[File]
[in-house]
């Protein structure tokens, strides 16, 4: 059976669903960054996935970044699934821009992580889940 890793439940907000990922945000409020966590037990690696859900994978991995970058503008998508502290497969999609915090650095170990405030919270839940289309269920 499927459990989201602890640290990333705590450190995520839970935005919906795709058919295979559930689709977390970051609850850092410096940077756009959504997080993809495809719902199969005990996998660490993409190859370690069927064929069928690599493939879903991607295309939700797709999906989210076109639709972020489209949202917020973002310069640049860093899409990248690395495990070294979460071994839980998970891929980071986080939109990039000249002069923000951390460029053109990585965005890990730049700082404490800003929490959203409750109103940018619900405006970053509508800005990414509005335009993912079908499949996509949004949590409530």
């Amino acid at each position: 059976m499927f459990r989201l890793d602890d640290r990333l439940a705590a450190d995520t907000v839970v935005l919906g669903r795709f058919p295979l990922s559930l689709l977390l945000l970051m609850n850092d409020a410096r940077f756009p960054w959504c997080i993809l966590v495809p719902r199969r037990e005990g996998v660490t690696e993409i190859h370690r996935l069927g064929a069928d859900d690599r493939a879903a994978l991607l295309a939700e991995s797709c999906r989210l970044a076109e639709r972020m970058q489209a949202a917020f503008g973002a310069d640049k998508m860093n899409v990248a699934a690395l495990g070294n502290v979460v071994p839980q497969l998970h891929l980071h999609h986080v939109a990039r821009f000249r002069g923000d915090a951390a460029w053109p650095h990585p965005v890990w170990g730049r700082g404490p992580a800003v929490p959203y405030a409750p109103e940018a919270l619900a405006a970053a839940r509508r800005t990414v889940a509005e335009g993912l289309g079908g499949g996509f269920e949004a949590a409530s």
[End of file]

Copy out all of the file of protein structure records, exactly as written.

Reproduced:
[in-house]
């Protein structure tokens, strides 16, 4: 059976669903960054996935970044699934821009992580889940 890793439940907000990922945000409020966590037990690696859900994978991995970058503008998508502290497969999609915090650095170990405030919270839940289309269920 499927459990989201602890640290990333705590450190995520839970935005919906795709058919295979559930689709977390970051609850850092410096940077756009959504997080993809495809719902199969005990996998660490993409190859370690069927064929069928690599493939879903991607295309939700797709999906989210076109639709972020489209949202917020973002310069640049860093899409990248690395495990070294979460071994839980998970891929980071986080939109990039000249002069923000951390460029053109990585965005890990730049700082404490800003929490959203409750109103940018619900405006970053509508800005990414509005335009993912079908499949996509949004949590409530």
């Amino acid at each position: 059976m499927f459990r989201l890793d602890d640290r990333l439940a705590a450190d995520t907000v839970v935005l919906g669903r795709f058919p295979l990922s559930l689709l977390l945000l970051m609850n850092d409020a410096r940077f756009p960054w959504c997080i993809l966590v495809p719902r199969r037990e005990g996998v660490t690696e993409i190859h370690r996935l069927g064929a069928d859900d690599r493939a879903a994978l991607l295309a939700e991995s797709c999906r989210l970044a076109e639709r972020m970058q489209a949202a917020f503008g973002a310069d640049k998508m860093n899409v990248a699934a690395l495990g070294n502290v979460v071994p839980q497969l998970h891929l980071h999609h986080v939109a990039r821009f000249r002069g923000d915090a951390a460029w053109p650095h990585p965005v890990w170990g730049r700082g404490p992580a800003v929490p959203y405030a409750p109103e940018a919270l619900a405006a970053a839940r509508r800005t990414v889940a509005e335009g993912l289309g079908g499949g996509f269920e949004a949590a409530s």